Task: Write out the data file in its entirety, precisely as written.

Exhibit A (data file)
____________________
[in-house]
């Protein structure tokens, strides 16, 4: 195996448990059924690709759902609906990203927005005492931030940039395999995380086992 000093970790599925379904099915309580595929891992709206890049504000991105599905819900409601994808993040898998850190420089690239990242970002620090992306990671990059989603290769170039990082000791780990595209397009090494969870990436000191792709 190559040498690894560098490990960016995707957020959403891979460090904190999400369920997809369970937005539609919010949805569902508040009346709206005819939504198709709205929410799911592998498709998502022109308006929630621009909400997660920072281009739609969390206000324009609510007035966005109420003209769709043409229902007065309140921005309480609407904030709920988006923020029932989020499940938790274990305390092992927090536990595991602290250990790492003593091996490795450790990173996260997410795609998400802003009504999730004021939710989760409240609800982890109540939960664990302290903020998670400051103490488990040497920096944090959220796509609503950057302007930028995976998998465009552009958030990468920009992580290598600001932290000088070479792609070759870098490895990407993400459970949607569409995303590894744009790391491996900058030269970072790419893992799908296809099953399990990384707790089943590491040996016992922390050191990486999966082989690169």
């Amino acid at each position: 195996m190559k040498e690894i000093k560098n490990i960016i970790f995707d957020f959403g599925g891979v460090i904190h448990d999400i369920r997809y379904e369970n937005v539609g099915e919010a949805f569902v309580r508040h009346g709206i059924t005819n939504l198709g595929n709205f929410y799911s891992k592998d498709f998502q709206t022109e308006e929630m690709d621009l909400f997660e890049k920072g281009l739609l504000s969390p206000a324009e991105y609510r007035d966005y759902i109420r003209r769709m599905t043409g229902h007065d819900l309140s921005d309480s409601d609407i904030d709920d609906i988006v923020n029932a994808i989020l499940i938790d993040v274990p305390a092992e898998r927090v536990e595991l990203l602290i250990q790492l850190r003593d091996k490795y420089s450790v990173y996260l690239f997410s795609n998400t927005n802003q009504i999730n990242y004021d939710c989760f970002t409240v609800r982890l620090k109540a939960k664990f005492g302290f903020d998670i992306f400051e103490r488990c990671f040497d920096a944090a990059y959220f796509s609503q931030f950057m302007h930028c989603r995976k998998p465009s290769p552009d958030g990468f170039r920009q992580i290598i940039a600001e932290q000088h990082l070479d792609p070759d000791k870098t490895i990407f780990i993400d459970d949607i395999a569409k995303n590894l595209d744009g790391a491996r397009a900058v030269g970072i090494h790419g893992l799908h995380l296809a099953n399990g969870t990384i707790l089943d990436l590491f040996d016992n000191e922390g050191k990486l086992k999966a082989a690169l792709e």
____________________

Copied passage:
[in-house]
């Protein structure tokens, strides 16, 4: 195996448990059924690709759902609906990203927005005492931030940039395999995380086992 000093970790599925379904099915309580595929891992709206890049504000991105599905819900409601994808993040898998850190420089690239990242970002620090992306990671990059989603290769170039990082000791780990595209397009090494969870990436000191792709 190559040498690894560098490990960016995707957020959403891979460090904190999400369920997809369970937005539609919010949805569902508040009346709206005819939504198709709205929410799911592998498709998502022109308006929630621009909400997660920072281009739609969390206000324009609510007035966005109420003209769709043409229902007065309140921005309480609407904030709920988006923020029932989020499940938790274990305390092992927090536990595991602290250990790492003593091996490795450790990173996260997410795609998400802003009504999730004021939710989760409240609800982890109540939960664990302290903020998670400051103490488990040497920096944090959220796509609503950057302007930028995976998998465009552009958030990468920009992580290598600001932290000088070479792609070759870098490895990407993400459970949607569409995303590894744009790391491996900058030269970072790419893992799908296809099953399990990384707790089943590491040996016992922390050191990486999966082989690169």
């Amino acid at each position: 195996m190559k040498e690894i000093k560098n490990i960016i970790f995707d957020f959403g599925g891979v460090i904190h448990d999400i369920r997809y379904e369970n937005v539609g099915e919010a949805f569902v309580r508040h009346g709206i059924t005819n939504l198709g595929n709205f929410y799911s891992k592998d498709f998502q709206t022109e308006e929630m690709d621009l909400f997660e890049k920072g281009l739609l504000s969390p206000a324009e991105y609510r007035d966005y759902i109420r003209r769709m599905t043409g229902h007065d819900l309140s921005d309480s409601d609407i904030d709920d609906i988006v923020n029932a994808i989020l499940i938790d993040v274990p305390a092992e898998r927090v536990e595991l990203l602290i250990q790492l850190r003593d091996k490795y420089s450790v990173y996260l690239f997410s795609n998400t927005n802003q009504i999730n990242y004021d939710c989760f970002t409240v609800r982890l620090k109540a939960k664990f005492g302290f903020d998670i992306f400051e103490r488990c990671f040497d920096a944090a990059y959220f796509s609503q931030f950057m302007h930028c989603r995976k998998p465009s290769p552009d958030g990468f170039r920009q992580i290598i940039a600001e932290q000088h990082l070479d792609p070759d000791k870098t490895i990407f780990i993400d459970d949607i395999a569409k995303n590894l595209d744009g790391a491996r397009a900058v030269g970072i090494h790419g893992l799908h995380l296809a099953n399990g969870t990384i707790l089943d990436l590491f040996d016992n000191e922390g050191k990486l086992k999966a082989a690169l792709e």